It is a steady an upward movement in the level of prices, decreasing purchasing power over a period of time, usually one year. Inflation can be defined as a continuous increase in the general price level of goods & services in the economy.

According to Prof. Crowther, Inflation is a state in which the value of money is falling and prices are rising. According to Prof. Kemmerer, Inflation means too much currency in comparison to the physical volume of business done. Keynes stated that the rise in the price level after the point of full employment is true Inflation.

Measures of Inflation

In India, inflation is measured by using WPI (wholesale price Index). An index of several goods & services is prepared. India’s WPI is a weighted index of 435 commodities; it means price rise of all commodities will not be treated equally.

Example: The price rise of rice will have more weight-age than a price rise of a car. That is because rice is consumed by a large number of people as compared to a car.

In USA, UK, China CPI (Consumer price index) is used to measure inflation. In India, WPI is reported by Labour Bureau, Government of India.

Types of Inflation

1. On the basis of rate of inflation

  1. Open Inflation: In a free market economy, prices go up freely due to supply-demand imbalances leading to open inflation. It is not checked by government. Since market is allowed to function without interference, it is called open inflation.
  2. Suppressed inflation: On the other hand suppressed inflation occurs in a controlled economy where the upward pressure on prices is not allowed to influence the quoted or managed prices. According to Milton Friedman suppressed inflation is dangerous than open inflation.

2. On the basis of degree of control

  1. Creeping inflation: There is moderate rise in prices of 2-3 percent per annum in creeping It is generally considered good for a growing economy. Mildly rising prices result in faster growth of output as they raise the profit margins of firms and encourage them to produce more.
  2. Walking Inflation: When price increase over a decade between 30-40 percent or at the rate of 4 percent per annum that inflation is also known as walking inflation.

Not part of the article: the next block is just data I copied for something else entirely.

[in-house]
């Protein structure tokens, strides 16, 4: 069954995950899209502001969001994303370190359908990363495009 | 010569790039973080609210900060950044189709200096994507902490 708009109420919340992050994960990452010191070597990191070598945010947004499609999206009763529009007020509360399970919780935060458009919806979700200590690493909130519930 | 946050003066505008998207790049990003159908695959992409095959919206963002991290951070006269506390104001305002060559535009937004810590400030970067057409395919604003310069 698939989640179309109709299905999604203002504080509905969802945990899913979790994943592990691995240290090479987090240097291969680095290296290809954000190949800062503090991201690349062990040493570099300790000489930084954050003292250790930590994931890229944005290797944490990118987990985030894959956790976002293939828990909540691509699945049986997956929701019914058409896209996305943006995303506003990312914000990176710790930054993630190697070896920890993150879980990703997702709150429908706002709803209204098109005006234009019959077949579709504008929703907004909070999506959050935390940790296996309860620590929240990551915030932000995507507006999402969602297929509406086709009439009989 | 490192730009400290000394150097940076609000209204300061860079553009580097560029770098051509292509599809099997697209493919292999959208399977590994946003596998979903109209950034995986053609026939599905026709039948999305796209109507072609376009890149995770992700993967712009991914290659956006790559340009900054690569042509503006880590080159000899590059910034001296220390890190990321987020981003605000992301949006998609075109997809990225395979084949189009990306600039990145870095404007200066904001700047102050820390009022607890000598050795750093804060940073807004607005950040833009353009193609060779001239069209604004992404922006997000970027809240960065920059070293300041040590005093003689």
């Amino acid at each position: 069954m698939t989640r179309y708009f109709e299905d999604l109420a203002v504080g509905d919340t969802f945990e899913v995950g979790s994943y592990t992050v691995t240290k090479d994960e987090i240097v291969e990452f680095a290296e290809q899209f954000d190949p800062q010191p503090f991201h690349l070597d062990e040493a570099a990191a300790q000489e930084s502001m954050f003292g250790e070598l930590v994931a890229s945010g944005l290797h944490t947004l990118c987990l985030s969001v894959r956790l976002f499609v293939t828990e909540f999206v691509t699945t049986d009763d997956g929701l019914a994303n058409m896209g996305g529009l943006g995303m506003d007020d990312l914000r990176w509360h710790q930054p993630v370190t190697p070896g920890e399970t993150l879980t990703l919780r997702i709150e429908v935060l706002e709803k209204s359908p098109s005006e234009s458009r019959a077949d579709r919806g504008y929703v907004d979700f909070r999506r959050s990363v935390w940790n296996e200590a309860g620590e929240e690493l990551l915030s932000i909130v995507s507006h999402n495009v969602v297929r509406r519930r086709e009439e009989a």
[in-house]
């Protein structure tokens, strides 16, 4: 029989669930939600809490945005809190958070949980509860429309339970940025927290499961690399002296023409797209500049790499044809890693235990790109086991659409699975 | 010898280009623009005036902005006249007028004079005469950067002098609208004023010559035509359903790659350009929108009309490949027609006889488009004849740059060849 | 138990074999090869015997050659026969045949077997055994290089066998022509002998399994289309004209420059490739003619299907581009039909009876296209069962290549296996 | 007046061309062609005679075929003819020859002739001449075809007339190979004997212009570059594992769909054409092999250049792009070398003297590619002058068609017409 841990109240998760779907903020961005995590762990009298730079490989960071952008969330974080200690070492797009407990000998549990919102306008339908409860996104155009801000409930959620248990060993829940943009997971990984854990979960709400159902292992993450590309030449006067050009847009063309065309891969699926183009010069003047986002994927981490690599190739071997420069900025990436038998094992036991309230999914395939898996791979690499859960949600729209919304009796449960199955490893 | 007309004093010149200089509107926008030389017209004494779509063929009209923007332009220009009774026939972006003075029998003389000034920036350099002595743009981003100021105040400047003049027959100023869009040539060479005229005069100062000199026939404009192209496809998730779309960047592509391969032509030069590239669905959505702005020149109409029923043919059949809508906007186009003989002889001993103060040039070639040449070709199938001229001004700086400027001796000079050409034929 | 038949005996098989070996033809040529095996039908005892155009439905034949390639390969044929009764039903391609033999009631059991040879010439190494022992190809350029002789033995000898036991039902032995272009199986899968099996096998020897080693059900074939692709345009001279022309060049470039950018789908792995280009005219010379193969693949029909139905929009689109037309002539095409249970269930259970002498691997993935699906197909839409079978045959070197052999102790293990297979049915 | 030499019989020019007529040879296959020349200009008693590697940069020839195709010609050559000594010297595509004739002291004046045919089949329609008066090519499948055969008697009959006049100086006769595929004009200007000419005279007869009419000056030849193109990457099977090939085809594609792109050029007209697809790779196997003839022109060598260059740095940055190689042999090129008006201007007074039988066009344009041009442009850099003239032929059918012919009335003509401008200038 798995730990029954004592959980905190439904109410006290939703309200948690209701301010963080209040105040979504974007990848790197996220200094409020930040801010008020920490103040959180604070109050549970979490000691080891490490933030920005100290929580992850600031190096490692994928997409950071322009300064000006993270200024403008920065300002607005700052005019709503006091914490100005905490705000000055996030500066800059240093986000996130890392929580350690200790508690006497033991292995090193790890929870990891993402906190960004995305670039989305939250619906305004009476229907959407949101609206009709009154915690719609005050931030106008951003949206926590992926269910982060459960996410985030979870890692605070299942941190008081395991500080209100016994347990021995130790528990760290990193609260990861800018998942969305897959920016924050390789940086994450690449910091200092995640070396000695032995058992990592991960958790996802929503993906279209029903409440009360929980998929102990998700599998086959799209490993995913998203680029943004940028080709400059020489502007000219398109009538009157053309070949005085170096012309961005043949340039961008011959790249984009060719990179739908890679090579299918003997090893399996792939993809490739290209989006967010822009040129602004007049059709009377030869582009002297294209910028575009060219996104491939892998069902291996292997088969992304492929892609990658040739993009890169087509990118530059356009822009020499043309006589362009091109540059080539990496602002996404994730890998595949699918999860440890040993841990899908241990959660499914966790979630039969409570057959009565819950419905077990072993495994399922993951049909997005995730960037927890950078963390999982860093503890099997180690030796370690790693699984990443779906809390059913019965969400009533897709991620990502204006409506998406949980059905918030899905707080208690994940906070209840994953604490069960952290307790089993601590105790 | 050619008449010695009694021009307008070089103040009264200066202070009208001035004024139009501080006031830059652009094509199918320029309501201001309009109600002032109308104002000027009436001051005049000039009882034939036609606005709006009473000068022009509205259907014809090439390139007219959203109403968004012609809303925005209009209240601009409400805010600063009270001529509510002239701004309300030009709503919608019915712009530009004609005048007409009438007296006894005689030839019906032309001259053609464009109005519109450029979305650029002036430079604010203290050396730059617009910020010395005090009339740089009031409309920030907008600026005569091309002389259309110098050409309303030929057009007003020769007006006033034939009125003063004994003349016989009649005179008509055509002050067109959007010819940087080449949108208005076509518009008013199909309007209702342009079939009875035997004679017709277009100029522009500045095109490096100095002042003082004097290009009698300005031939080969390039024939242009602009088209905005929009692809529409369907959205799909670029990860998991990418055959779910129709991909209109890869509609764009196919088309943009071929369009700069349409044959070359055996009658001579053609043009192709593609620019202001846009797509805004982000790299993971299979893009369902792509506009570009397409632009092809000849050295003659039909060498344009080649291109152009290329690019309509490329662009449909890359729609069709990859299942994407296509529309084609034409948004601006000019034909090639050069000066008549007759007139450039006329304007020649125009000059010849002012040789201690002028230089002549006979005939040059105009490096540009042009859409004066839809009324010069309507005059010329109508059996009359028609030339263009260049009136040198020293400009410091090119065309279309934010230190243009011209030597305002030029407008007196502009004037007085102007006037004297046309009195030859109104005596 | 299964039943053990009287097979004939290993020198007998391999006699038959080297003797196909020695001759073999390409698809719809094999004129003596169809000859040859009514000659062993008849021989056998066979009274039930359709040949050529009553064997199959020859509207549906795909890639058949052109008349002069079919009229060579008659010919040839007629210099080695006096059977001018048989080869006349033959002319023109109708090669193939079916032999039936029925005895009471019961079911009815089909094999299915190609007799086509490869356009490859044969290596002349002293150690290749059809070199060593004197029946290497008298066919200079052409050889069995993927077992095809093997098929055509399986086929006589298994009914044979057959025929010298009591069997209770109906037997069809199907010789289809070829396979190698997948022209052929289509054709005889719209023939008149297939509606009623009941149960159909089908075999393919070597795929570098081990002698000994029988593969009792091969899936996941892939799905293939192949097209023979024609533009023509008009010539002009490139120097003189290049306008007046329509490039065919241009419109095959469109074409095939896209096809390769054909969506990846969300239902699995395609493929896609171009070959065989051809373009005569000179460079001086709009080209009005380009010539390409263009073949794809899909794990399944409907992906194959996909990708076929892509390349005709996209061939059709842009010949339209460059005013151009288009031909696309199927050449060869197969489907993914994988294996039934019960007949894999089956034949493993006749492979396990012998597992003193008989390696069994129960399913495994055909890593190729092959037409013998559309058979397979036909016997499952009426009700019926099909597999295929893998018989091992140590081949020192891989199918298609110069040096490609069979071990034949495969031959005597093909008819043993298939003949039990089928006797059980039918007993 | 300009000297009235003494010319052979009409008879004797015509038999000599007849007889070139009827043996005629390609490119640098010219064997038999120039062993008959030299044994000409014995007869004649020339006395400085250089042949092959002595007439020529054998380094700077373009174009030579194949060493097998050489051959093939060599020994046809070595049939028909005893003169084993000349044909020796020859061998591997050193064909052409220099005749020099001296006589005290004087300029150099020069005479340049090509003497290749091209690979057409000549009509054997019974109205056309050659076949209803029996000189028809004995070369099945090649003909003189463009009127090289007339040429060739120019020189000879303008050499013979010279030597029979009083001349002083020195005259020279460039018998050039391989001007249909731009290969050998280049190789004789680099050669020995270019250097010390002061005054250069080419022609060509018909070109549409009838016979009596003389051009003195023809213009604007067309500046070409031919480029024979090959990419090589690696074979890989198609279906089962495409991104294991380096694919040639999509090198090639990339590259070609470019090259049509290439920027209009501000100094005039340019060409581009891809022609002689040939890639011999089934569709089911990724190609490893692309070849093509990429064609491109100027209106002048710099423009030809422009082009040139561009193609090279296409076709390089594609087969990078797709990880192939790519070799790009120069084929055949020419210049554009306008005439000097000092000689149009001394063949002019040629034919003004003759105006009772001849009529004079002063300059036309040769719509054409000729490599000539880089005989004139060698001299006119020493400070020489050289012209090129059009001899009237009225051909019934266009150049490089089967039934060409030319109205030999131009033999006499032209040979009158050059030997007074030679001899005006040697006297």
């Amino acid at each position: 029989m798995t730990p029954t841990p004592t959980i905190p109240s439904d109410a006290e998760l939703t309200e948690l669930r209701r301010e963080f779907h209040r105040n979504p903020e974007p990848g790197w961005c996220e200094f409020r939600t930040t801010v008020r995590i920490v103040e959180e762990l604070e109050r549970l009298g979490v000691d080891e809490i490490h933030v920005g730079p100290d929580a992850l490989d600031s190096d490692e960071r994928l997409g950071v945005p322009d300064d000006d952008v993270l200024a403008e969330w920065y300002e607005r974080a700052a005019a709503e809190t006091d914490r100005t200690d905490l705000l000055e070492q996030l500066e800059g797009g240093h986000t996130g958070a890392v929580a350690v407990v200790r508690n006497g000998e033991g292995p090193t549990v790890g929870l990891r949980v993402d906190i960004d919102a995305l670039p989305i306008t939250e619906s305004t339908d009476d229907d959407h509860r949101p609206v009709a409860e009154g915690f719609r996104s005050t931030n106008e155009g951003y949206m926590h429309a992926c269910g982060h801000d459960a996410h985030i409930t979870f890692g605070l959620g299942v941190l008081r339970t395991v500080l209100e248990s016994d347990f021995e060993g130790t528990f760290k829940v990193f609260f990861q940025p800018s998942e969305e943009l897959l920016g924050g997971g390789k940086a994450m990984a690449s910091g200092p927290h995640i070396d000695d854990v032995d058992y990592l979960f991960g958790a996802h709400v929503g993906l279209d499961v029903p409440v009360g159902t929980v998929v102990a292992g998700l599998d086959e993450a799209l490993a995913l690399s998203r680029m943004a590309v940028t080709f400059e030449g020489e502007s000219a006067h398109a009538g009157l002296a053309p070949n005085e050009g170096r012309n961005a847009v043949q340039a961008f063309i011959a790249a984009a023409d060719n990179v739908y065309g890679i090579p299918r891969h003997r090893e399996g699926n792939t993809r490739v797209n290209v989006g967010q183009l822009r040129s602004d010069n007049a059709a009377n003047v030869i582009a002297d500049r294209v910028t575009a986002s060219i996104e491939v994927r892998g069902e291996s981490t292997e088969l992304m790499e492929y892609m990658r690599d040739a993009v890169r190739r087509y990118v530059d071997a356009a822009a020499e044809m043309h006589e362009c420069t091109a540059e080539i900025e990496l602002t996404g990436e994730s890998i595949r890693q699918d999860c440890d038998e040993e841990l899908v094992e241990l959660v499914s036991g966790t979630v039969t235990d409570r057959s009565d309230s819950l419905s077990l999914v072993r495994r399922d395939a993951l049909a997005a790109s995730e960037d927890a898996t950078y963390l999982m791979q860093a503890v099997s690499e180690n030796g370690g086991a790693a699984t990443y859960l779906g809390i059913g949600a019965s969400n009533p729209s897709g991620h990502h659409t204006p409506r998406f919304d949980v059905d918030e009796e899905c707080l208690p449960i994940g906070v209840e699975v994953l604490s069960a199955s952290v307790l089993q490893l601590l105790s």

3. Running Inflation involves more accelerated movements in prices than in case of either creeping or walking. When price are rising at the rate of about 10 percent per annum or about 100 percent in a decade, it may be treated as a state of running inflation. It is a warning Suitable measures are required to take place.
  4. Hyper Inflation: In these types of inflation price rise at double or triple digit rates per Hyper inflation is extreme form of inflation. It seriously cripples the economy. When there is no control over running inflation, then the situation comes under hyper inflation.

3. On the basis of Degree of causes

  1. Cost-Push Inflation: Aggregate supply is the total volume of goods and services produced by an economy at a given price level. When there is a decrease in the aggregate supply of goods and services stemming from an increase in the cost of production, we have cost-push Cost-push inflation basically means that prices have been "pushed up" by increases in costs of any of the four factors of production (labor, capital, land or entrepreneurship) when companies are already running at full production capacity. With higher production costs and productivity maximized, companies cannot maintain profit margins by producing the same amounts of goods and services.
  2. Demand-Pull Inflation: Demand-pull inflation occurs when there is an increase in aggregate demand, categorized by the four sections of the macro economy: households, businesses, governments and foreign buyers. When these four sectors concurrently want to purchase more output than the economy can produce, they compete to purchase limited amounts of goods and services. Buyers in essence "bid prices up", again cause inflation. This excessive demand, also referred to as "too much money chasing too few goods", usually occurs in an expanding economy.